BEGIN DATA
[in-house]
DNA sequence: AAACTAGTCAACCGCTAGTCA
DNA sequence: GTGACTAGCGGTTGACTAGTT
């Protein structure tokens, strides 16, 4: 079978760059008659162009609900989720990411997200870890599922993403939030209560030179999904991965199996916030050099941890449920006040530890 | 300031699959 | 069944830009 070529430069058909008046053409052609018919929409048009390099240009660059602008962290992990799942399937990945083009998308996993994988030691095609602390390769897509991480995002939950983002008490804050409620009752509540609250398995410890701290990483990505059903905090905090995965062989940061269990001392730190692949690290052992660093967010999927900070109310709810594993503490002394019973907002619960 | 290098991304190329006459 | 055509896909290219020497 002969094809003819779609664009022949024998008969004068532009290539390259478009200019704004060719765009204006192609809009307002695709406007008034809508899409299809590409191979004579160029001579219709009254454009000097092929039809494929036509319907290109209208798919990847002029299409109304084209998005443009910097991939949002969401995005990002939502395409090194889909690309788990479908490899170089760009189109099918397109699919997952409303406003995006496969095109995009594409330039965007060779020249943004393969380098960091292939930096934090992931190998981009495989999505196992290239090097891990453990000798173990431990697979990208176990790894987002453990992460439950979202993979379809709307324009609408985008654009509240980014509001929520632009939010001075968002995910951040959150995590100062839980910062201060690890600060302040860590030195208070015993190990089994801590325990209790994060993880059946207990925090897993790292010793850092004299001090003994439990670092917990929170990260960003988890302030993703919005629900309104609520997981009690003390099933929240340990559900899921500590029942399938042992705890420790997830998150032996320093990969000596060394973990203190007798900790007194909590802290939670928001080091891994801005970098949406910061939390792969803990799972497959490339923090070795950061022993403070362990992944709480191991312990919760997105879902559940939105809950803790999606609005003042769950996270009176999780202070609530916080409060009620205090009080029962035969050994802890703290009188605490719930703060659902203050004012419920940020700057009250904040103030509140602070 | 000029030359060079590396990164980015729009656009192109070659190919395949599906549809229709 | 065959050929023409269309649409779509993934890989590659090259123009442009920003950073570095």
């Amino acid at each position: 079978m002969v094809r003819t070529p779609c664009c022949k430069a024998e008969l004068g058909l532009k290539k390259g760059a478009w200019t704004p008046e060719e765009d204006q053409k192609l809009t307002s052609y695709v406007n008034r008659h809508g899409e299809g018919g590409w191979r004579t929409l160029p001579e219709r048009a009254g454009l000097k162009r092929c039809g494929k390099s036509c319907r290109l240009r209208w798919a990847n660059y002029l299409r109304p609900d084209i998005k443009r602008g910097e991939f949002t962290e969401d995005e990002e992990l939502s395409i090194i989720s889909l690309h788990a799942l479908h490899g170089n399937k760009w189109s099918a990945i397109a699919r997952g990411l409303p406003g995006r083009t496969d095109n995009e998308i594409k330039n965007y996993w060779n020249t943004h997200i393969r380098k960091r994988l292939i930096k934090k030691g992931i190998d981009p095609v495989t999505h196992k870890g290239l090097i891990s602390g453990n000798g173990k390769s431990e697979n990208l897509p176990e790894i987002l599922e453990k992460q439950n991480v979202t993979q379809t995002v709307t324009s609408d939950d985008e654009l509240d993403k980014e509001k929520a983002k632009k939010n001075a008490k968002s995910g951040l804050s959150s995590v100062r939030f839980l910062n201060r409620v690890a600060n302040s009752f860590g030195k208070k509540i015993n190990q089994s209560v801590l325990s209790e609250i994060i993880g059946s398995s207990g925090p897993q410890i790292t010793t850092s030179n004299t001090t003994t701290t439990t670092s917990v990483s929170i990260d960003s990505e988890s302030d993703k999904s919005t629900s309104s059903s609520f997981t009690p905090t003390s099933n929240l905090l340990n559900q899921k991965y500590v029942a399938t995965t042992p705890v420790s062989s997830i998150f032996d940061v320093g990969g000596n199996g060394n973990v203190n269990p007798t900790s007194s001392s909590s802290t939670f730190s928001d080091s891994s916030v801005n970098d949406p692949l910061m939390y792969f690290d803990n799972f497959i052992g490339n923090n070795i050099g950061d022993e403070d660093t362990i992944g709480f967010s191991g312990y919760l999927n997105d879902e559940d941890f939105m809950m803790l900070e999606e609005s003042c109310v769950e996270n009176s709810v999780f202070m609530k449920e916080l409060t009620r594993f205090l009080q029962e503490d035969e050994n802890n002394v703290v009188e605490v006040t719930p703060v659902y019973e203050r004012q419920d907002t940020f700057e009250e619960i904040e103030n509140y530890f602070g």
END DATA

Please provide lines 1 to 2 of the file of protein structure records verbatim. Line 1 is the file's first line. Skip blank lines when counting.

[in-house]
DNA sequence: AAACTAGTCAACCGCTAGTCA